The Grade 10 text has to be finished in less than three weeks, and I’m certainly feeling the pressure. It’s not a bad feeling - a goal to achieve, and worthwhile at that, and something I know I can do, but it brings its dangers too. I’m not as patient as maybe I need to be. One of our writers, Peter, has been producing stuff which I think just will not connect with students, and which seems to me to be way below what I think he’s capable of. I’ve maybe been more short with him than in the past. Now he’s ill. Some say malaria, but I have the feeling it’s despair. Peter is a dreamer, and has written one good short story in his life, and I hoped he would rise to the challenge of beginning to think in terms of student-centred learning. But he’s a product of colonial education - treasures the old pipe a priest gave him, tells tales of his Welsh teacher, and writes endless lists of questions to ask students. I love this guy like - well, like I used to like my old pipe. Interestingly, his story was based on his realisation that trying to copy the “whiteman’ was not for him. But he got caught anyway. He half copies and half resists the whiteman, where I’ve been trying to get him to imagine his students’ needs and what he would wish for them in thinking and literacy skills. Damn, I should know better than to push a dreamer!
Anyway, I thought that for this blog I’d share with you one of the tales which I consider a success this week. All the ironies of education for this country seem to be encapsulated in it!
We’re working on Unit 10.3, Literature from PNG and the World (I know, a small and achievable outcome!)
Picture if you will my editing a poem and some exercises on it, prepared by a couple of teachers. Now, ignorant though I be, I had not come across “Titchborne’s Elegy” before. Says one of the teachers, “It’s by a young man who was to be hanged the next day.” Oh, I think, one of those Highwaymen having thoughts of the eternal before going to the gallows poems. Er, no, I thought as I read the poem. 1586. Hmm. Then I noticed a number of strange words that I was pretty sure weren’t right. Something about “my threat” being cut before it is spun. Needed to check the text for accuracy. Look up on (incredibly slow) internet. Find loads of sites with masses of materials about young Chidiock Titchborne who was a Catholic planning to assassinate Elizabeth I and get Mary on the throne in 1586. Yep, thread is indeed the word. Nice poem too.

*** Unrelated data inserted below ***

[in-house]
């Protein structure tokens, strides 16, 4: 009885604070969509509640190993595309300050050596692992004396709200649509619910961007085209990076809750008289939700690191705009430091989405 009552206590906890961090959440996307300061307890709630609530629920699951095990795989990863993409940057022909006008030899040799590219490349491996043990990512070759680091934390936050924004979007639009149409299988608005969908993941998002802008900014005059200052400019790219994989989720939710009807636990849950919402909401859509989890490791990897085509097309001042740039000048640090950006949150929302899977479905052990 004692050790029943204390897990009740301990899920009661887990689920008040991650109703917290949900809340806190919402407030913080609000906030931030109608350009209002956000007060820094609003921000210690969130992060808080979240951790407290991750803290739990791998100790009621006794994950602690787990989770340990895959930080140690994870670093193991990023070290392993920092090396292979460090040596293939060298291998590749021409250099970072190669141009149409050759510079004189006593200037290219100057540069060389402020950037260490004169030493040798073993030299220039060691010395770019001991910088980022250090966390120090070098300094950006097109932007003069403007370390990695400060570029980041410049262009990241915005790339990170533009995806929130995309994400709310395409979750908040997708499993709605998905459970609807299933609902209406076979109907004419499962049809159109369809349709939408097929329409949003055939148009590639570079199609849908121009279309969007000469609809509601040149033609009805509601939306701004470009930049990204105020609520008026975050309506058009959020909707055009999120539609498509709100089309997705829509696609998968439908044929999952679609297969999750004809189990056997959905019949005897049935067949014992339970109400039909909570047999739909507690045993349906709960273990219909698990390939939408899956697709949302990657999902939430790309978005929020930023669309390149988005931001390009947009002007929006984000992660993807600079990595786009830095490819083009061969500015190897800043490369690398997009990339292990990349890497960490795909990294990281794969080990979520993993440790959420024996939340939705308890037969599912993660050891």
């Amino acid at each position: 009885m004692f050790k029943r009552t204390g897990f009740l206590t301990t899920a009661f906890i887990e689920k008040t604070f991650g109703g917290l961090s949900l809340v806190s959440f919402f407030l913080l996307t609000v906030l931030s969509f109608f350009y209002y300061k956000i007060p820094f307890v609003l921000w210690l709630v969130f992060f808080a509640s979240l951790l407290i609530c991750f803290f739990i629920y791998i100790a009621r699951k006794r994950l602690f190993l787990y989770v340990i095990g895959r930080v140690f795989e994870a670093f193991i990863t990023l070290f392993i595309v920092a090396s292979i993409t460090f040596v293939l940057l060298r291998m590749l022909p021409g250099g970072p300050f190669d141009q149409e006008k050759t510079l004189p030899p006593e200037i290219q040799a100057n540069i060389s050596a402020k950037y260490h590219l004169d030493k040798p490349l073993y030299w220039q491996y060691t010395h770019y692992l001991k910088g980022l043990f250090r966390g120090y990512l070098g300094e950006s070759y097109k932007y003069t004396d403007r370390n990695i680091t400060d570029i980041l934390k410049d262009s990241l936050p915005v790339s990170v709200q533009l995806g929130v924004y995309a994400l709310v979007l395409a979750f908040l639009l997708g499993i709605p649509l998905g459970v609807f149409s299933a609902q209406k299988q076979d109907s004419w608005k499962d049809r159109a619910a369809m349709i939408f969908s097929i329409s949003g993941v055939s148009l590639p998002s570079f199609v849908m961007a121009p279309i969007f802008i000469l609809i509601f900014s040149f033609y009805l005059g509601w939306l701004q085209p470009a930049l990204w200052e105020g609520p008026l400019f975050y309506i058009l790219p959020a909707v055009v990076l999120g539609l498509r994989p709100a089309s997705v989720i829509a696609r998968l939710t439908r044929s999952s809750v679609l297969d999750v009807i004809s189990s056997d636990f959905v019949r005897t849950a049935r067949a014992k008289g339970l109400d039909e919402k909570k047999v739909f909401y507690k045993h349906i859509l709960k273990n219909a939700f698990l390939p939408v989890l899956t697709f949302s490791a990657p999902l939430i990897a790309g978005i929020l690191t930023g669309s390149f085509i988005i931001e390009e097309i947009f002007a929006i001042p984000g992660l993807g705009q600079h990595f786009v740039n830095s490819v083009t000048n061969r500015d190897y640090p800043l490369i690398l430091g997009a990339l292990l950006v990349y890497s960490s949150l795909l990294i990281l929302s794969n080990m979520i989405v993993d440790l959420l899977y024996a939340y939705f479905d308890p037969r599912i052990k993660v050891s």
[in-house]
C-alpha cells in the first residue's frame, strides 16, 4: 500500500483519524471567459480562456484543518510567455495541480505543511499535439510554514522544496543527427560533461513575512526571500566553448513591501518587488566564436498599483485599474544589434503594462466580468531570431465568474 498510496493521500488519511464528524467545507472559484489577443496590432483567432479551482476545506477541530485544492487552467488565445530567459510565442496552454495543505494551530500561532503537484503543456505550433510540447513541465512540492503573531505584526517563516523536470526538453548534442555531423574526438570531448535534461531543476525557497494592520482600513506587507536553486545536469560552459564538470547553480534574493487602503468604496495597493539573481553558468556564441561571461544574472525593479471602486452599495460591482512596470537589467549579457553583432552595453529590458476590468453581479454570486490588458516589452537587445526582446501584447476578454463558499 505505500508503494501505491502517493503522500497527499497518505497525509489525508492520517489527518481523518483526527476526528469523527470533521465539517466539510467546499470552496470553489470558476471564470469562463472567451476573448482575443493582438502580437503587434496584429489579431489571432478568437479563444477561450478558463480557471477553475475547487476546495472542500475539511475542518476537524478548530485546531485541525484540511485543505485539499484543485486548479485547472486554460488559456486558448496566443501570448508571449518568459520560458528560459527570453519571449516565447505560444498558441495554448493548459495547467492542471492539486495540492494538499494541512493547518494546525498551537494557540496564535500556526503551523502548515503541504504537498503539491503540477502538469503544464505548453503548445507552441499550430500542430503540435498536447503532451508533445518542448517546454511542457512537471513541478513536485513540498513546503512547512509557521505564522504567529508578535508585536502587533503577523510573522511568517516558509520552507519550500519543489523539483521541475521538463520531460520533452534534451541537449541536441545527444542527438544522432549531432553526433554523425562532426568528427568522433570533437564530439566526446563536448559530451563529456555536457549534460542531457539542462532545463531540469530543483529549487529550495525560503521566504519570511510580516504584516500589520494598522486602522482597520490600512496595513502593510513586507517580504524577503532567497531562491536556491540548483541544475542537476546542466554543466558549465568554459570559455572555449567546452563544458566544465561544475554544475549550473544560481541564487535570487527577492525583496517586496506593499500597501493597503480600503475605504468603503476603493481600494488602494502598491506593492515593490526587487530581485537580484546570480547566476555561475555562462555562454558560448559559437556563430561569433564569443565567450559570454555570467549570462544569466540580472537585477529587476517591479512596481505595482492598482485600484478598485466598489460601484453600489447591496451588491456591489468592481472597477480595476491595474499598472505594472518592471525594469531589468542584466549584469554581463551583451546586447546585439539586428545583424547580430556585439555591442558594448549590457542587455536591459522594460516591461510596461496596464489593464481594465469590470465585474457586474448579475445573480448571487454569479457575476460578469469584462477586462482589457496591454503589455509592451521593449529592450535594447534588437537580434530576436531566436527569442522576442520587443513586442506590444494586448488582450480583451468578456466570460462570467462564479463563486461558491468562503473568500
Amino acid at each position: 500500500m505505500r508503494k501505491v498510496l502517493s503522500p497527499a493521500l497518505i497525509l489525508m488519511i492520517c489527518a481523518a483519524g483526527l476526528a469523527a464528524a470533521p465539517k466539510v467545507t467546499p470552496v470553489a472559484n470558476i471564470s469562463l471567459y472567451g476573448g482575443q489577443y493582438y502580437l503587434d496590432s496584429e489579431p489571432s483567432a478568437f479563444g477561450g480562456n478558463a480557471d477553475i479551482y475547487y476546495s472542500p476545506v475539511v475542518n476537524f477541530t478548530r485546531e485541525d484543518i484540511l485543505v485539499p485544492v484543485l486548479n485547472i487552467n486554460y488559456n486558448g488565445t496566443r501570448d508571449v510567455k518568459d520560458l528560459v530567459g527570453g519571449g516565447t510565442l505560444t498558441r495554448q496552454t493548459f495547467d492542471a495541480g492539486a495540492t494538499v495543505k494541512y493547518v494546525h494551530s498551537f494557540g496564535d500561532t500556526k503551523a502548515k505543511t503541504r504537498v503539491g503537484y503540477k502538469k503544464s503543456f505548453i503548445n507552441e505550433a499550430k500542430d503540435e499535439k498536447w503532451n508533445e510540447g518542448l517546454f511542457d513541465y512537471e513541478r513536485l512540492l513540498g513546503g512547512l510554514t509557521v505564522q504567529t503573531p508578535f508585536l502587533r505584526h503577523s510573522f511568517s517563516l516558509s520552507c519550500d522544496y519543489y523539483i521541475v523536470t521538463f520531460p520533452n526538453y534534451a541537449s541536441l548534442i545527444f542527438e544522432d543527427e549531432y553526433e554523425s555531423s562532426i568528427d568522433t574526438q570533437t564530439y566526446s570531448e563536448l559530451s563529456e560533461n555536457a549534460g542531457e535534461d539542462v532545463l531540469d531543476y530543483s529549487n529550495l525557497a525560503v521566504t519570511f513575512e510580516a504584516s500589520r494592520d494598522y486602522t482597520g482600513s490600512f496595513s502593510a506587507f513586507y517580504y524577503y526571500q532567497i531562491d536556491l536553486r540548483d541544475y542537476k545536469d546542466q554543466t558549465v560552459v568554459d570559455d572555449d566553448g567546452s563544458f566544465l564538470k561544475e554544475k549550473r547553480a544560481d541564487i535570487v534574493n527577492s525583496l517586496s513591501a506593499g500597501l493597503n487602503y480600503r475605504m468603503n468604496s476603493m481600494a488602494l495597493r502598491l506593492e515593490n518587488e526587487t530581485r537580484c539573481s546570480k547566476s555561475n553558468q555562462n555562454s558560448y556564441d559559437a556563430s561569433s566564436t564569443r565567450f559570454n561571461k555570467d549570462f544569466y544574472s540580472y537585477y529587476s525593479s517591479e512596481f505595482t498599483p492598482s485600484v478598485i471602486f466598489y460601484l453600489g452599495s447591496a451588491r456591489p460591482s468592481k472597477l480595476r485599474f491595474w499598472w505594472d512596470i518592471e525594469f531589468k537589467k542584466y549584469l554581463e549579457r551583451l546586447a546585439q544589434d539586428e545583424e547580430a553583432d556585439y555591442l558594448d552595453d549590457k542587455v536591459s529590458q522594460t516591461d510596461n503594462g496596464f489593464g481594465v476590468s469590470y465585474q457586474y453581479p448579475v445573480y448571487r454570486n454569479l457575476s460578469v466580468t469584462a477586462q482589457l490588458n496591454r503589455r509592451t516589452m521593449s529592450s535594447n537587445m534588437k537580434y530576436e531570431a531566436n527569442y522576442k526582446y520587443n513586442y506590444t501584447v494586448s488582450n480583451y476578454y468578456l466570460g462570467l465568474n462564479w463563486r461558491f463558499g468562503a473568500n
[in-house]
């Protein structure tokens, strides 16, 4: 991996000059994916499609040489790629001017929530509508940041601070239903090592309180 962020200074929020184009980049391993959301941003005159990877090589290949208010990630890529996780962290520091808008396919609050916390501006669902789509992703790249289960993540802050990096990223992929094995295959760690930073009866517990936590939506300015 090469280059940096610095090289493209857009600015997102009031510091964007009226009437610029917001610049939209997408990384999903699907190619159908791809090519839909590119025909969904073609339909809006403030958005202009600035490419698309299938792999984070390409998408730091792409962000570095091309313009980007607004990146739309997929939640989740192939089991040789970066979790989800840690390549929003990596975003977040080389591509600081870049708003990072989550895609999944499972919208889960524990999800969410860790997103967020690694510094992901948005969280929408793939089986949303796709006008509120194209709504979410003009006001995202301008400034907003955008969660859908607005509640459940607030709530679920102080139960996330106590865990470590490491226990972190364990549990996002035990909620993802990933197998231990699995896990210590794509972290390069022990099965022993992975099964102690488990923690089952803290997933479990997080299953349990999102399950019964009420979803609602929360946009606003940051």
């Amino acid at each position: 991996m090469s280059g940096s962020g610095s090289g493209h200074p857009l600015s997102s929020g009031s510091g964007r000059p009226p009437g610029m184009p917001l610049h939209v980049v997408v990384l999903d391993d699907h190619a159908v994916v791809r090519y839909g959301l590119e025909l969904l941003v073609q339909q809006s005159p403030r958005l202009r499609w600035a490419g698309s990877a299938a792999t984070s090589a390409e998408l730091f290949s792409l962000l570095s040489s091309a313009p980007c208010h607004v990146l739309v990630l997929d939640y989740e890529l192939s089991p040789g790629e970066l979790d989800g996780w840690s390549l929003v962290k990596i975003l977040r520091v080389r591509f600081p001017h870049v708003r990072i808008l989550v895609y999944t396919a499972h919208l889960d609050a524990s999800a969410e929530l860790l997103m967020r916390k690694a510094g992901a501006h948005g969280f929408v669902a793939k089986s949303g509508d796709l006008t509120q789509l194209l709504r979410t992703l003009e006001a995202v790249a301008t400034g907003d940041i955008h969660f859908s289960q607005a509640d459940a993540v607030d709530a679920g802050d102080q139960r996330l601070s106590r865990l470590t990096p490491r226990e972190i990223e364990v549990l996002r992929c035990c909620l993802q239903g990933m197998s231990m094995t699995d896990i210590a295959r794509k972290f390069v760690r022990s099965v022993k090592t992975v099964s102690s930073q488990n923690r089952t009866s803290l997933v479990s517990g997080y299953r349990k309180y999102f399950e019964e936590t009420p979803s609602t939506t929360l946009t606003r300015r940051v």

But what the hell does this poem have to do with Grade 10 students in PNG in 2011? I had a sudden vision of colonial education teaching such poems because they are “A Good Thing”. There is still such a strong belief that certain poems are achievements of High Art, and must be taught because they are little solid diamond chunks of the Human Spirit, unlikely ever to be matched by mere mortals such as you or me. It’s the sort of thinking that makes me want to teach Limericks, such as that about the young girl from Madras (I’ll leave it to you).
Somewhere in all these doubts, I read more sites and thought more thoughts, and realised that what I had started thinking about was tribal fighting and the viciousness which always seems to pervade our lives when we project our fears about loss of identity on others. OK, so an authoritarian ruler of England was on the side of what we now know as the Church of England, and another authoritarian bunch wanted a leader for their own identity to rule. And a True Believer got caught, and nothing focuses the mind as the prospect of hanging. So, cheeky bugger that I am, I wrote exercises to go with the poem which got students to imagine it was about tribal fighting (the BBC website has exercises about gangwarfare, so maybe I’m not alone). I described just how Titchborne was executed (hung and drawn). Matilda and Thomas were horrified, and said “that’s barbaric”! I wrote, “perhaps you thought England was civilised”, and got them to write opinions about what leads people to treat each other like that. Naughty, perhaps, but maybe this is what studying poetry is about (oh yes, I did lots of analysis of the antithesis and the metaphors, the rhyme and rhythm as well, but that has to be in the context of what the important thing is: what is it like for a man to face death, and be able to come to some sort of peace about it? That must be above history and particular times. In short, that is about the existential condition of being human, now or any time.)
Well, that ‘s a more technical blog than most weeks, but if you follow the doubts and the exploration that I had to go through, I think maybe we’ve all got something to learn from this: what on earth do we mean by educated? We may spout guff about the outcomes of a lesson (and I do), but what education is about in the end is recognition of feeling, ability to think and balance that with feeling, and the the ability to communicate all that in language, visual, verbal, or whatever.
So my thanks to young Chidiock Titchborne, d. 1586. You spoke across the centuries, and maybe some of what you had to say may reach some raskols in Grade 10, before they hit the streets of Lae or some other town and kill innocent folk because of some crazy belief.
And, yes, I’m sorry, that happened this week too. In Lae. Tired of law and order problems, a bunch of vigilantes killed some Highlanders, whom they thought were criminals. They weren’t. Well, at least their deaths were quicker and less barbaric than Titchborne’s.